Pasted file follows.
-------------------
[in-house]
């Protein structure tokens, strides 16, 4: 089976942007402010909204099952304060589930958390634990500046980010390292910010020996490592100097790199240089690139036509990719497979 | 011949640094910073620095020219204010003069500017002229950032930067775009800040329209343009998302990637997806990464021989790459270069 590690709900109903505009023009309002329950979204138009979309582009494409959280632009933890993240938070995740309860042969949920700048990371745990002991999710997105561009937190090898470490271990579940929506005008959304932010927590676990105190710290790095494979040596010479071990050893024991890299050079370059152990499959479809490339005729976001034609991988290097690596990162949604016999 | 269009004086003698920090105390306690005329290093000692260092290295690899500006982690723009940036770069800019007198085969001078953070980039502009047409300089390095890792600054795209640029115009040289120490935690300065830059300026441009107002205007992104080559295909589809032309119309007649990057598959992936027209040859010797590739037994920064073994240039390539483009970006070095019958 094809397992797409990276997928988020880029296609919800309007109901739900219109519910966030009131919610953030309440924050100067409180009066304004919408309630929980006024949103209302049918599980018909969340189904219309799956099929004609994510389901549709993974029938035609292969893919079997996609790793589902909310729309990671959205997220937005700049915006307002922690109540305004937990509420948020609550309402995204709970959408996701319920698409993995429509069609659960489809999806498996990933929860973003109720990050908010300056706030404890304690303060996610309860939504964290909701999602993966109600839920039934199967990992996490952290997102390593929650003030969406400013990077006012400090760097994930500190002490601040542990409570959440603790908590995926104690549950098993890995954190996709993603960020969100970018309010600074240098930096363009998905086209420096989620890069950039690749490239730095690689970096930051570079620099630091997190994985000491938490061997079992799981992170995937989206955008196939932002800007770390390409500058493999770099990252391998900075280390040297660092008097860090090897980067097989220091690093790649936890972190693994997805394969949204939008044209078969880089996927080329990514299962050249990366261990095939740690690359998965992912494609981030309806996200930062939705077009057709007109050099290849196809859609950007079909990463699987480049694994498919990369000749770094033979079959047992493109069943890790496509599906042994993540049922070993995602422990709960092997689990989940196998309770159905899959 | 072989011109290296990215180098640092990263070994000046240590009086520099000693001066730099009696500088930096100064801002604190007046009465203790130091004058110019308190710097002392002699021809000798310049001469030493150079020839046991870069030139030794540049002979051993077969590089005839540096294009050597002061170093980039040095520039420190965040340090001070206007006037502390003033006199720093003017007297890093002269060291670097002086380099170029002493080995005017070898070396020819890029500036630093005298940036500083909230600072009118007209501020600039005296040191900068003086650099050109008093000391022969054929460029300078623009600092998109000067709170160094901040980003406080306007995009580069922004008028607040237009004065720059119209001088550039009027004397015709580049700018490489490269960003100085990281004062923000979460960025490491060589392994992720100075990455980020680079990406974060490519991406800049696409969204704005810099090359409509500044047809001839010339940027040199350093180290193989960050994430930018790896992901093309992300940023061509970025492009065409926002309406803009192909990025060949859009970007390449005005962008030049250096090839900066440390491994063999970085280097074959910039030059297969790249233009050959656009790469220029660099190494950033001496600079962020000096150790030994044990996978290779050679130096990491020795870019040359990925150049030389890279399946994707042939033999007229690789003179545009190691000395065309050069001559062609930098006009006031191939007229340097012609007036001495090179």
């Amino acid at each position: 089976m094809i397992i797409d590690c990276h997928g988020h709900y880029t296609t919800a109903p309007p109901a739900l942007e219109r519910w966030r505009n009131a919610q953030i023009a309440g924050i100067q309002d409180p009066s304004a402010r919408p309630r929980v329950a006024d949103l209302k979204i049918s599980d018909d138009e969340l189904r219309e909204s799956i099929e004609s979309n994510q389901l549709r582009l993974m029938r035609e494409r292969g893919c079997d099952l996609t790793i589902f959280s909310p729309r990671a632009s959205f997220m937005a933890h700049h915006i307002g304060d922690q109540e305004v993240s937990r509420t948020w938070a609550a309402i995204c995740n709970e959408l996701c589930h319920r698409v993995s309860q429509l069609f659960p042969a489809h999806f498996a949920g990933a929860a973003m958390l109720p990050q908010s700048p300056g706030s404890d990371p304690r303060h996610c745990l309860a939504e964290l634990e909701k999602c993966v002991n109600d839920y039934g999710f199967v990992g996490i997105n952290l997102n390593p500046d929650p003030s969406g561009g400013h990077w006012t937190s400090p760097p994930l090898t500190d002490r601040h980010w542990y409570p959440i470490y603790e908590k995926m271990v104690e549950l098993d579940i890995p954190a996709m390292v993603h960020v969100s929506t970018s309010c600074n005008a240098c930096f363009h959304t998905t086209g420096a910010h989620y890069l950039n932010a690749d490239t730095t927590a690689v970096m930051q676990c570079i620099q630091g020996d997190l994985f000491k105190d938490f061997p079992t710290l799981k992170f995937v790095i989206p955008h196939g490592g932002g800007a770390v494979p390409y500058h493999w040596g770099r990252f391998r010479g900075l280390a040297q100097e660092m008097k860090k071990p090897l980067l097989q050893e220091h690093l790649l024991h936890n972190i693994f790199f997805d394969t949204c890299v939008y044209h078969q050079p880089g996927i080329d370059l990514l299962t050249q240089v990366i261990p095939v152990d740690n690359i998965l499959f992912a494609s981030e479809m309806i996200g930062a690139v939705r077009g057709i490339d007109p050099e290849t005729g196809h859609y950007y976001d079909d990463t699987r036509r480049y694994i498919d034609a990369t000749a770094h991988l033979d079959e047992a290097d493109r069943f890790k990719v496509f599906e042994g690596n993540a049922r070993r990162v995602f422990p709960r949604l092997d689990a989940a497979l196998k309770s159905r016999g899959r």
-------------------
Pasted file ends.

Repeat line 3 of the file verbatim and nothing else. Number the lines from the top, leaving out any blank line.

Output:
């Amino acid at each position: 089976m094809i397992i797409d590690c990276h997928g988020h709900y880029t296609t919800a109903p309007p109901a739900l942007e219109r519910w966030r505009n009131a919610q953030i023009a309440g924050i100067q309002d409180p009066s304004a402010r919408p309630r929980v329950a006024d949103l209302k979204i049918s599980d018909d138009e969340l189904r219309e909204s799956i099929e004609s979309n994510q389901l549709r582009l993974m029938r035609e494409r292969g893919c079997d099952l996609t790793i589902f959280s909310p729309r990671a632009s959205f997220m937005a933890h700049h915006i307002g304060d922690q109540e305004v993240s937990r509420t948020w938070a609550a309402i995204c995740n709970e959408l996701c589930h319920r698409v993995s309860q429509l069609f659960p042969a489809h999806f498996a949920g990933a929860a973003m958390l109720p990050q908010s700048p300056g706030s404890d990371p304690r303060h996610c745990l309860a939504e964290l634990e909701k999602c993966v002991n109600d839920y039934g999710f199967v990992g996490i997105n952290l997102n390593p500046d929650p003030s969406g561009g400013h990077w006012t937190s400090p760097p994930l090898t500190d002490r601040h980010w542990y409570p959440i470490y603790e908590k995926m271990v104690e549950l098993d579940i890995p954190a996709m390292v993603h960020v969100s929506t970018s309010c600074n005008a240098c930096f363009h959304t998905t086209g420096a910010h989620y890069l950039n932010a690749d490239t730095t927590a690689v970096m930051q676990c570079i620099q630091g020996d997190l994985f000491k105190d938490f061997p079992t710290l799981k992170f995937v790095i989206p955008h196939g490592g932002g800007a770390v494979p390409y500058h493999w040596g770099r990252f391998r010479g900075l280390a040297q100097e660092m008097k860090k071990p090897l980067l097989q050893e220091h690093l790649l024991h936890n972190i693994f790199f997805d394969t949204c890299v939008y044209h078969q050079p880089g996927i080329d370059l990514l299962t050249q240089v990366i261990p095939v152990d740690n690359i998965l499959f992912a494609s981030e479809m309806i996200g930062a690139v939705r077009g057709i490339d007109p050099e290849t005729g196809h859609y950007y976001d079909d990463t699987r036509r480049y694994i498919d034609a990369t000749a770094h991988l033979d079959e047992a290097d493109r069943f890790k990719v496509f599906e042994g690596n993540a049922r070993r990162v995602f422990p709960r949604l092997d689990a989940a497979l196998k309770s159905r016999g899959r």